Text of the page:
By CYRIL TUOHY, managing editor of Risk & Insurance®
A massive tornado system with winds in excess of 160 miles per hour ripped though St. Louis on Friday, April 22, damaging 2,700 buildings and shutting down Lambert-St. Louis International Airport.
The EF 4 tornado was reportedly the worst to hit St. Louis county in 40 years, according to the National Weather Service. No deaths were reported.
The storm that struck St. Louis came days after a separate rampage by a "family" of nearly 100 tornadoes that ripped through 14 states earlier this month, killing at least 45 people and causing tens of millions of dollars worth of damage.
The twisters wreaked much of their havoc in the Central Plains states and the Southeast, and they showed no mercy for either residential or commercial properties--nor did they show a propensity for destroying one more than the other.
Such, on April 15-17, was the "hit and miss" story surrounding two businesses--one large, one small--in the town of Sanford, N.C., smack in the middle of the Tar Heel State.
At the Golden Corral Buffet & Grill located at 2618 South Horner Blvd., a worker was washing kitchen equipment behind the restaurant when he spotted the familiar dark, funnel-shaped cloud, wrote Kim Severson, in a dispatch posted April 18 by The New York Times.
"He ran to his boss, Terri Rodriguez, who walked out the back door and, after dodging a piece of flying wood, saw a dark whirlwind thick with wood and metal only a couple of blocks away. About 140 people were eating in her restaurant, many of them in front of the thick plate-glass windows that run the length of the place," wrote Severson.
" 'All I could think is that I have to get them away from the glass because I knew it would just cut them in half,' " Rodriguez told Severson in the Times account. " 'I thought, where can I put them? Then I yelled: 'Tornado! Everyone to my kitchen!' "
Within seconds, Golden Corral's patrons huddled in the meat cooler, cowered behind stoves, crowded into restrooms. Five minutes later, it was all over. The twister had moved on.
The tornado "bounced up," skipped the Golden Corral and made a sharp turn, setting down instead on a Lowe's Home Improvement Center at 3015 South Horner Blvd., just a few hundred feet away, according to Rodriguez's account. "I could see the roof was just gone and all of the Lowe's stuff flying up in the air," she said, according to the Times.
Lowe's store manager, Michael Hollowell, ordered employees and customers--more than 100 people in all--to the windowless rear of the store, in accordance with the store's emergency response plans. Senior Lowe's executives have credited his actions with saving lives.
The twister ripped diagonally across the roof. The collapse sent inventory flying in all directions. Lowe's Cos. Inc. said it would rebuild the store in the same location and expects to reopen sometime in the fall.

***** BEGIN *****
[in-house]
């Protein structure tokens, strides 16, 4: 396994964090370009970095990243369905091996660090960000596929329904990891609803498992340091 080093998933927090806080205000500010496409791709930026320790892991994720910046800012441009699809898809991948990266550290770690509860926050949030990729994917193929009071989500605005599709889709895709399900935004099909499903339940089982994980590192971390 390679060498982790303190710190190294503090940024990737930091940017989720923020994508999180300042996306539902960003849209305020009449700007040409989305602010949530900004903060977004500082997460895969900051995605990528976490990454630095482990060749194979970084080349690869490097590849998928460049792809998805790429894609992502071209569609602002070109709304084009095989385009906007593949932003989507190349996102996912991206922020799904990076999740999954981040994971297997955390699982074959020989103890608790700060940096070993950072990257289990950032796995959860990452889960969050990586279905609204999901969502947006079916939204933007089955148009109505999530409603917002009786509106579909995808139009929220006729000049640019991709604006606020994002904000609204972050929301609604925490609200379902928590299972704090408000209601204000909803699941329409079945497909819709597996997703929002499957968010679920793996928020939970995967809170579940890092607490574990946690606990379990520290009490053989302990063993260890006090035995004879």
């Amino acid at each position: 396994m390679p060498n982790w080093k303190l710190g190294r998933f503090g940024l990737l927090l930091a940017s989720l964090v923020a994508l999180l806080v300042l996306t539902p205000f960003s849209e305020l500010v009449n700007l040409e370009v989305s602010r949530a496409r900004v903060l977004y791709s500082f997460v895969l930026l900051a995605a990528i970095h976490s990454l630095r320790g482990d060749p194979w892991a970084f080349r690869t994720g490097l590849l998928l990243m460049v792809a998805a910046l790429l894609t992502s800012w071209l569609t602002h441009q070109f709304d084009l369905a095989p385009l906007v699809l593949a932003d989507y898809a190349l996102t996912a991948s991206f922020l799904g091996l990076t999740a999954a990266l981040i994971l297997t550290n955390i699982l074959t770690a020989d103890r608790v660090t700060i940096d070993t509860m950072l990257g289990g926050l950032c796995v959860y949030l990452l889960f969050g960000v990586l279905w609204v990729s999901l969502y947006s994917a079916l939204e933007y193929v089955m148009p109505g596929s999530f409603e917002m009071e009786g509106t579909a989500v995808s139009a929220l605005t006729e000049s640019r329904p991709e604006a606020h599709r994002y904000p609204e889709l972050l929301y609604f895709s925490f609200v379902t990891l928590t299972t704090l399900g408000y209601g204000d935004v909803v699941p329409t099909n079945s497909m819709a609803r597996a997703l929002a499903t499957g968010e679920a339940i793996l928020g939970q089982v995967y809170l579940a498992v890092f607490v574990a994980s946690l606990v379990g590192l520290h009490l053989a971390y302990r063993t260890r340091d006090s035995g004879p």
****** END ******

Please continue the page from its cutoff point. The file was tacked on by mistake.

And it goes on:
"Either one of them had equal chances of being hit," said Tim Doggett, principal scientist at the modeling firm AIR Worldwide of the Golden Corral and the Lowe's. "One was and one wasn't. That's the nature of tornadoes. They are such localized events, with such a small footprint."
Doggett said the opposite fates of Golden Corral and Lowe's was a perfect illustration of the "hit and miss nature" that is a hallmark of tornadoes.
The most recent tornadoes and storms didn't come as a total surprise, rearing up as they did in the midst of tornado season in April and May. Still, Doggett called the storms "a potent event."
Sanford, a growing community of 29,000 people, counts more than 600 businesses belonging to the Sanford Area Chamber of Commerce. The big names include 3M, BB&T Bank, Caterpillar Inc., Central Carolina Hospital, perfume manufacturer Coty US LLC and Tyson Foods.
A building's ability to sustain wind loads determines whether it stands or falls to a tornado, Doggett said. Home improvement stores like Lowe's tend to be built like warehouses. Office buildings are more likely to have withstood the damage, albeit with a few missing panels, he said.
One National Weather Service forecaster, according to news reports, estimated North Carolina was hit by 15 to 20 tornadoes Saturday, April 16, about as many as the state receives on average every year.
The 10-year average from 2000 to 2009 for annual fatalities nationwide from tornadoes is 65 people, according to the National Weather Service's Office of Climate, Water, and Weather Services.
Across the country, more than 10,000 claims have been filed in connection with damage from the mid-April storms, State Farm said.
April 25, 2011
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